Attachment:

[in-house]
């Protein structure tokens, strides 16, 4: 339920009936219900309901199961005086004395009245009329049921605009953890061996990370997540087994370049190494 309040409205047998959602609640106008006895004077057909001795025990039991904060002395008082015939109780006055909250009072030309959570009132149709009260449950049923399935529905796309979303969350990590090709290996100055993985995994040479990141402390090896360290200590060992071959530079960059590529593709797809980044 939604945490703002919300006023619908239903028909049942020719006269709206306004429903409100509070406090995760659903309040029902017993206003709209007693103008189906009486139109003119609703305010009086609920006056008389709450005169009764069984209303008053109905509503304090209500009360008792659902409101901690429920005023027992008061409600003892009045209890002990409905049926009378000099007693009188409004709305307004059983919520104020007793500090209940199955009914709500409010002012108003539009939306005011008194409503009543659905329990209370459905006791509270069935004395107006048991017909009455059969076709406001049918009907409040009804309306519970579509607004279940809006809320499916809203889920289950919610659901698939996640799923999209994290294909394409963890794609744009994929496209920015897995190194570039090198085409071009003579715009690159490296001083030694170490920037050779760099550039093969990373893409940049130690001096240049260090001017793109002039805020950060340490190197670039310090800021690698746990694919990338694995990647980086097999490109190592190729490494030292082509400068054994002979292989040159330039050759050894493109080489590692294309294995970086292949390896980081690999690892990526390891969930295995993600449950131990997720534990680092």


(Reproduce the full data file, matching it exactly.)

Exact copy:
[in-house]
């Protein structure tokens, strides 16, 4: 339920009936219900309901199961005086004395009245009329049921605009953890061996990370997540087994370049190494 309040409205047998959602609640106008006895004077057909001795025990039991904060002395008082015939109780006055909250009072030309959570009132149709009260449950049923399935529905796309979303969350990590090709290996100055993985995994040479990141402390090896360290200590060992071959530079960059590529593709797809980044 939604945490703002919300006023619908239903028909049942020719006269709206306004429903409100509070406090995760659903309040029902017993206003709209007693103008189906009486139109003119609703305010009086609920006056008389709450005169009764069984209303008053109905509503304090209500009360008792659902409101901690429920005023027992008061409600003892009045209890002990409905049926009378000099007693009188409004709305307004059983919520104020007793500090209940199955009914709500409010002012108003539009939306005011008194409503009543659905329990209370459905006791509270069935004395107006048991017909009455059969076709406001049918009907409040009804309306519970579509607004279940809006809320499916809203889920289950919610659901698939996640799923999209994290294909394409963890794609744009994929496209920015897995190194570039090198085409071009003579715009690159490296001083030694170490920037050779760099550039093969990373893409940049130690001096240049260090001017793109002039805020950060340490190197670039310090800021690698746990694919990338694995990647980086097999490109190592190729490494030292082509400068054994002979292989040159330039050759050894493109080489590692294309294995970086292949390896980081690999690892990526390891969930295995993600449950131990997720534990680092």